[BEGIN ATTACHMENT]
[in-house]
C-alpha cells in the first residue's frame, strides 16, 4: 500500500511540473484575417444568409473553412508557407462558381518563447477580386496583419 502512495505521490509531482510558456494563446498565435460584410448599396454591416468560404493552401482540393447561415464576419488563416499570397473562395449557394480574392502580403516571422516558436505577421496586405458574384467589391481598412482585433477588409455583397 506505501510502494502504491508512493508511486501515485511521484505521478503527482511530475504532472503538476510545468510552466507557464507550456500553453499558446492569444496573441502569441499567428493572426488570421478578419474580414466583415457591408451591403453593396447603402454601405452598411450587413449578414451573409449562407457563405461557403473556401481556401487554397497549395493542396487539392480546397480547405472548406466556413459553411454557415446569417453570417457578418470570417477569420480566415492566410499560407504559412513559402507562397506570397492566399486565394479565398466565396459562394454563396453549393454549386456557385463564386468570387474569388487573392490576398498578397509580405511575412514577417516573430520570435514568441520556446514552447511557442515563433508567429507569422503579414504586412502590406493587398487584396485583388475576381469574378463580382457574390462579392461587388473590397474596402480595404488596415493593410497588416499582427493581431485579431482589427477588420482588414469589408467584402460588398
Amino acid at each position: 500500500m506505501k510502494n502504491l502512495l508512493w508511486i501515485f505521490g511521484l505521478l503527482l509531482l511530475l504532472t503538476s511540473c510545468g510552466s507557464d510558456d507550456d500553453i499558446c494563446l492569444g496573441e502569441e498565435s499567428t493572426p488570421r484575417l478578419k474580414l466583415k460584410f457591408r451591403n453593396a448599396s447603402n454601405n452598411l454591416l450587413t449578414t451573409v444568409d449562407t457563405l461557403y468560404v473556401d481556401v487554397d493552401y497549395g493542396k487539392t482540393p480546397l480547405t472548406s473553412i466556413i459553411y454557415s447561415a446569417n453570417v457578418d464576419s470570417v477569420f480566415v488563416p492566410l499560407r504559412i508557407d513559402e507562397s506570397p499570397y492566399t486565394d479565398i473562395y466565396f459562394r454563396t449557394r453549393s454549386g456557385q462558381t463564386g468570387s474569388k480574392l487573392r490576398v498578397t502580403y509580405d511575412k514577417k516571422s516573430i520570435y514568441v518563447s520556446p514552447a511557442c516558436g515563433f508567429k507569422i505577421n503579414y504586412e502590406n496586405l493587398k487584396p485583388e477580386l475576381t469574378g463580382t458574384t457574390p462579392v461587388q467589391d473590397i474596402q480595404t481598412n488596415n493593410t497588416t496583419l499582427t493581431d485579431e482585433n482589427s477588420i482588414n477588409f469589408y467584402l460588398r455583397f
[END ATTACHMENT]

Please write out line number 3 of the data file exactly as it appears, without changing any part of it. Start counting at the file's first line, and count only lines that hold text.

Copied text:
Amino acid at each position: 500500500m506505501k510502494n502504491l502512495l508512493w508511486i501515485f505521490g511521484l505521478l503527482l509531482l511530475l504532472t503538476s511540473c510545468g510552466s507557464d510558456d507550456d500553453i499558446c494563446l492569444g496573441e502569441e498565435s499567428t493572426p488570421r484575417l478578419k474580414l466583415k460584410f457591408r451591403n453593396a448599396s447603402n454601405n452598411l454591416l450587413t449578414t451573409v444568409d449562407t457563405l461557403y468560404v473556401d481556401v487554397d493552401y497549395g493542396k487539392t482540393p480546397l480547405t472548406s473553412i466556413i459553411y454557415s447561415a446569417n453570417v457578418d464576419s470570417v477569420f480566415v488563416p492566410l499560407r504559412i508557407d513559402e507562397s506570397p499570397y492566399t486565394d479565398i473562395y466565396f459562394r454563396t449557394r453549393s454549386g456557385q462558381t463564386g468570387s474569388k480574392l487573392r490576398v498578397t502580403y509580405d511575412k514577417k516571422s516573430i520570435y514568441v518563447s520556446p514552447a511557442c516558436g515563433f508567429k507569422i505577421n503579414y504586412e502590406n496586405l493587398k487584396p485583388e477580386l475576381t469574378g463580382t458574384t457574390p462579392v461587388q467589391d473590397i474596402q480595404t481598412n488596415n493593410t497588416t496583419l499582427t493581431d485579431e482585433n482589427s477588420i482588414n477588409f469589408y467584402l460588398r455583397f